Zen Sushi Bar & Cafe menu

Zen Sushi Bar & Cafe is a tiny streetfront restaurant dishing up an extensive Japanese menu.  Located on lower Queen Street, the cafe is pleasantly decorated and seats, at a maximum, 14 people.  The kitchen is efficiently tiny, filled with a dinner ballet of four staff navigating rice wraps and sake cups.

We arrived to a full house and waited about 20 minutes for counter seats, entertained by perusing the quickly disappearing take-out sushi trays, the stunning arrays of food being delivered to tables and studying the menu.

We started with sake.  Flavourful, slightly warmed and warming.  Pleasant to sip and chat and watch the early evening passings on the street.  Enjoying being together in an unhurried way in a cozy joint in Charlottetown.

pork ginger

We shared an order of Pork Ginger from the a la carte menu.  It was tender and tingly warm with green onions and just the right amount of ginger.

volcano roll

We were delighted by the presentation of the Volcano Roll. This medium roll sushi (tuna, red snapper, shrimp, cucumber, tobiko, mayo, and hot spices) sat amongst fish flakes and was bright with almost flourescent green tobiko, the roe of flying fish, made green with wasabi in this case.  It was absolutely delicious.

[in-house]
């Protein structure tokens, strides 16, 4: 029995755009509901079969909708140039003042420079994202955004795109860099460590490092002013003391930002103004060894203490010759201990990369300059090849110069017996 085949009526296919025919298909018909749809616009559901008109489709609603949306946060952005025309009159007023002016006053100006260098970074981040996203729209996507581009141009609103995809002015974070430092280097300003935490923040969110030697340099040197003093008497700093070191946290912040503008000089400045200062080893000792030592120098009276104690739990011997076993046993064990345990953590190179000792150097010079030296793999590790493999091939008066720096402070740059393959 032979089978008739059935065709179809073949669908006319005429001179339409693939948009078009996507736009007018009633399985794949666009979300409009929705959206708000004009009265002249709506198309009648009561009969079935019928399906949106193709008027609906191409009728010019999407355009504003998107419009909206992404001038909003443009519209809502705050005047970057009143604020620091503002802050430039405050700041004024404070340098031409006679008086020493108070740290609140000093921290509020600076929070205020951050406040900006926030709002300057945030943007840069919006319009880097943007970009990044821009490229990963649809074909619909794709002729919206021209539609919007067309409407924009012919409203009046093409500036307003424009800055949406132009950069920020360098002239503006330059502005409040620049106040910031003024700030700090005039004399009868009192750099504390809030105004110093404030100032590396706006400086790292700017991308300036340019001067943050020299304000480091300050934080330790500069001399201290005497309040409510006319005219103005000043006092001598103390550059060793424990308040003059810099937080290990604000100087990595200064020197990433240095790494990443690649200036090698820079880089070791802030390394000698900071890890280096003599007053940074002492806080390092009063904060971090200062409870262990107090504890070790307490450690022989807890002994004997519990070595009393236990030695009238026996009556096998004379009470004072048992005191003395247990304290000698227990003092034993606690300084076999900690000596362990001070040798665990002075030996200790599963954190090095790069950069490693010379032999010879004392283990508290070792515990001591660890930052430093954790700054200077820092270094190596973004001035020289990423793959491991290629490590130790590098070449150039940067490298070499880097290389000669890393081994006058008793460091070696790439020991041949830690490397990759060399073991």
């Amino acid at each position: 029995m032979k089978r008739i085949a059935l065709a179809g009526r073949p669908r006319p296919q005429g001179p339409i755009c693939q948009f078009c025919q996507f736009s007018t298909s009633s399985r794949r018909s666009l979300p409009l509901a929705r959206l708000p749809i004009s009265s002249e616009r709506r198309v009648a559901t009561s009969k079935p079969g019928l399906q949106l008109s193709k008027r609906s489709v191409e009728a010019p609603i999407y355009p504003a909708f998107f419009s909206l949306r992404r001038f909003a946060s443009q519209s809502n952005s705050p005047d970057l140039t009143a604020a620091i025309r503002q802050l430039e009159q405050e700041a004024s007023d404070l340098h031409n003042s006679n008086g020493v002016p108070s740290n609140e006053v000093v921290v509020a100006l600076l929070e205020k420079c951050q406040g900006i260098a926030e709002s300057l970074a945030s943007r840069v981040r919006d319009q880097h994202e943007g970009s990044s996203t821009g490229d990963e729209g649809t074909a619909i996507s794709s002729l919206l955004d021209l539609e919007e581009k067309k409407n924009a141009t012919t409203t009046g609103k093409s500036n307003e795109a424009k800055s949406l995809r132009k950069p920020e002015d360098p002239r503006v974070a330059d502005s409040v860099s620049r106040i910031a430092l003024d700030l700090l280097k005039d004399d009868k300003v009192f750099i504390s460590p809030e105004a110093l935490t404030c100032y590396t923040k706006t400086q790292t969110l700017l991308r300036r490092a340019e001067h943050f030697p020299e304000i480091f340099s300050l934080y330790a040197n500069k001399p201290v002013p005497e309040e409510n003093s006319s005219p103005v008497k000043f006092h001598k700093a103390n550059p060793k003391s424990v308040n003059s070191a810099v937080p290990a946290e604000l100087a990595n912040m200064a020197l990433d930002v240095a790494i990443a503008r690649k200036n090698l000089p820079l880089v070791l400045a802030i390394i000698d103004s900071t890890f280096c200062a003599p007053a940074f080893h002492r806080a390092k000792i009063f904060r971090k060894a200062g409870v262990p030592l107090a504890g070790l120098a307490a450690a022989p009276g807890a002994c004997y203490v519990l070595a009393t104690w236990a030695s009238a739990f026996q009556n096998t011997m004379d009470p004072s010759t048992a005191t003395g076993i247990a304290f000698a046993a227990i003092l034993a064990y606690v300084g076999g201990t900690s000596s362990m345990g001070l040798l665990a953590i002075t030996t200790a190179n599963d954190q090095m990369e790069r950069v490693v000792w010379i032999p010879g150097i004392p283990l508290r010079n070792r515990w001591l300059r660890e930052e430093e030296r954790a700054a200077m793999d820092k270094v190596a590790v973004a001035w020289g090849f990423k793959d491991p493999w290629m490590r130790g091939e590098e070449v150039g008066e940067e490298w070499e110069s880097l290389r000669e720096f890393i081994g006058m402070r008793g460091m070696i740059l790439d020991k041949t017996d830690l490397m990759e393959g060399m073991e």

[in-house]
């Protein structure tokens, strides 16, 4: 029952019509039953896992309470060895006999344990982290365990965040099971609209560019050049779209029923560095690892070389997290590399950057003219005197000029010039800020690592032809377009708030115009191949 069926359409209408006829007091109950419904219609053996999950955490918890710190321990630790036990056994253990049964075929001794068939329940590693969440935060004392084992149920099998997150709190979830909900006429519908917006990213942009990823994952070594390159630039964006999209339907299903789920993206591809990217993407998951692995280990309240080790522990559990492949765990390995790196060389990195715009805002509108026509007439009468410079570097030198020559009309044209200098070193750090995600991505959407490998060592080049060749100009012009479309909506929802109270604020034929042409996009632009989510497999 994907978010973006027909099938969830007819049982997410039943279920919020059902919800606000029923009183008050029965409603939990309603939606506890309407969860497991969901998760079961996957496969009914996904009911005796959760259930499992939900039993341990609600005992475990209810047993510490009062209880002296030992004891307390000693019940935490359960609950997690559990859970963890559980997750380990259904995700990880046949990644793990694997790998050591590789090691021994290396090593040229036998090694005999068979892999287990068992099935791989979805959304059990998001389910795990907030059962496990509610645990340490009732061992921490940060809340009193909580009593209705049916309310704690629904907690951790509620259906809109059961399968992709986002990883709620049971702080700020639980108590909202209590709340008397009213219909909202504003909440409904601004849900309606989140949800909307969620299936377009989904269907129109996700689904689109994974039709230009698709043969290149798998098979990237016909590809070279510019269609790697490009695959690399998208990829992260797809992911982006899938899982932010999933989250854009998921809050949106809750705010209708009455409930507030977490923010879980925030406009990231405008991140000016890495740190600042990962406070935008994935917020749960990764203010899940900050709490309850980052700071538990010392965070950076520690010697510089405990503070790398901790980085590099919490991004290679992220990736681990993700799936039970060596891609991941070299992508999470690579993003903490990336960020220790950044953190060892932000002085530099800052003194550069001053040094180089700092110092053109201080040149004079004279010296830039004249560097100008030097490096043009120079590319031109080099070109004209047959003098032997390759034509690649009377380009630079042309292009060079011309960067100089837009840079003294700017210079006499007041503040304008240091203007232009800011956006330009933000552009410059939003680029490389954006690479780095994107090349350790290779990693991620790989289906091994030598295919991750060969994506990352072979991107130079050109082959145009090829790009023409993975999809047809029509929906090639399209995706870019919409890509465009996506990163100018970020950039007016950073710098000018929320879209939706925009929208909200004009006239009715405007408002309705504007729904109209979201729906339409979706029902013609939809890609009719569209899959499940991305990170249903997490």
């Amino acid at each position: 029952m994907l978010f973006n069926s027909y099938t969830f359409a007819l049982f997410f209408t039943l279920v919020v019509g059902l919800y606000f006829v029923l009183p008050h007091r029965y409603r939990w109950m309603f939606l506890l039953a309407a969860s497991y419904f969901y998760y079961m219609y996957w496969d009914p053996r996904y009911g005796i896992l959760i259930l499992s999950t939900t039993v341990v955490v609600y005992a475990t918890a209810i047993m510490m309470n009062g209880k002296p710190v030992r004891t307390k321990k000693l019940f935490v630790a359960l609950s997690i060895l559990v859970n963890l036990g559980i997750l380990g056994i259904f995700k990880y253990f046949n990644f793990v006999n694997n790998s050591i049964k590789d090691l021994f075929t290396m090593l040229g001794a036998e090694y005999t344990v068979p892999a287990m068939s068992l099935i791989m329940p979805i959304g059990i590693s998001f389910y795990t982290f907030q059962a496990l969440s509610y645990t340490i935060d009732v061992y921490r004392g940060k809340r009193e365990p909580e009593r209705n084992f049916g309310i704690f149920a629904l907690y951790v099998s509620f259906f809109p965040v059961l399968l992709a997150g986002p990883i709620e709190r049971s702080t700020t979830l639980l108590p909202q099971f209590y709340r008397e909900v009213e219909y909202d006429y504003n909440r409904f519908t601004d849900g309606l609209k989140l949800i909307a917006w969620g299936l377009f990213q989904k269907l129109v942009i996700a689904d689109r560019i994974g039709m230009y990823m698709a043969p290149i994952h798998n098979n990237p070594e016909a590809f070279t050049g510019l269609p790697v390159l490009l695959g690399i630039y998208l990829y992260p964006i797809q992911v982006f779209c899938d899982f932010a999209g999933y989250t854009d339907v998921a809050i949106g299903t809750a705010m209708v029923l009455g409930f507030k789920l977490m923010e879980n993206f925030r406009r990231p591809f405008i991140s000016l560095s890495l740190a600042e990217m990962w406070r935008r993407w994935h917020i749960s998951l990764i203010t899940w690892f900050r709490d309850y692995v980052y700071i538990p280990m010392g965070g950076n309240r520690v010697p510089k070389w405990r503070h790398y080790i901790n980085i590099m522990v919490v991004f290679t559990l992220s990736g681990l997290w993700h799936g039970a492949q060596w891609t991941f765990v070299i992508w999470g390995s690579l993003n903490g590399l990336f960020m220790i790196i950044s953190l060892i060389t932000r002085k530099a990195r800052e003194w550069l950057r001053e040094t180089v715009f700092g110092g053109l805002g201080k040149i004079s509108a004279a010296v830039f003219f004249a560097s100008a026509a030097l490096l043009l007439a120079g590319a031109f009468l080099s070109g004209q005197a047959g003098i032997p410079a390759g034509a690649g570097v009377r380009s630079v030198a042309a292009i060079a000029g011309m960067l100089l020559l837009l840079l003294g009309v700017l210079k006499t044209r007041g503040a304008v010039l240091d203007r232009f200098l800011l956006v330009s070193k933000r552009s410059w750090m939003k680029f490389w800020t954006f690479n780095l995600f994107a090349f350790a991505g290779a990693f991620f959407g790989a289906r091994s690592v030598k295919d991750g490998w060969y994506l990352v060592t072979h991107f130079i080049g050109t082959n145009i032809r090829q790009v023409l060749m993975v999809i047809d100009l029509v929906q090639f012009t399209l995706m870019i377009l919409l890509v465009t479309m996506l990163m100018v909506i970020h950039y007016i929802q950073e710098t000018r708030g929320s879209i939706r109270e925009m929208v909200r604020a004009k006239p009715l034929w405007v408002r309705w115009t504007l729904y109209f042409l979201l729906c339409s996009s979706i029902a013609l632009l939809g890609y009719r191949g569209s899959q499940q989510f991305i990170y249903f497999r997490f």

shrimp wraps

We followed the volcano roll with two shrimp and two chicken ricewraps (spring rolls) with peanut sauce.  These wraps were not as wonderful as the volcano roll or as nice as the (Vietnamese) spring rolls we make at home.

The kitchen was very busy with every seat occupied while we were there.  Service was friendly and attentive, but the dishes came up slowly.  Perhaps, in our rushed world, that is a good thing.  Zen. I know I appreciated the time to just sit, sip, snack and smile with the person with whom I am most at ease in this world.

With the kitchen in full swing, however, spiciness filled the air and irritated most customers’ eyes.  I spoke with 5 other customers (so, including us that was 50% of the diners) and 5 out of the 7 experienced stinging watering eyes.  The two who did not, one of whom was me, both wore contact lenses, kind of a spice prophylactic for the iris I guess.  Perhaps, in such a quintessentially small, simple space the cafe is in need of better ventilation/air exchange.

Delighting in our time together, our bellies happy with the digesting of light fare and our gullets softened by a few ounces of sake, we tripped into the night and headed to campus at UPEI to take in The Path Of True Love.

Put on by Vagabond Productions, the “final frontier” staging of this live theatre, where the actors performed amongst the audience, using whatever space was available, was a treat.  The small but mighty cast were tremendously talented, engaging and, though they made use of LOUD a few too many times, spun a story of BIG laughs.  The audience seemed enthralled and so very entertained.

The Path Of True Love will show again tonight at 7:30.  If you miss this show be sure to watch for the 2011 performance by Vagabond Productions.  Live theatre at UPEI is worth supporting.

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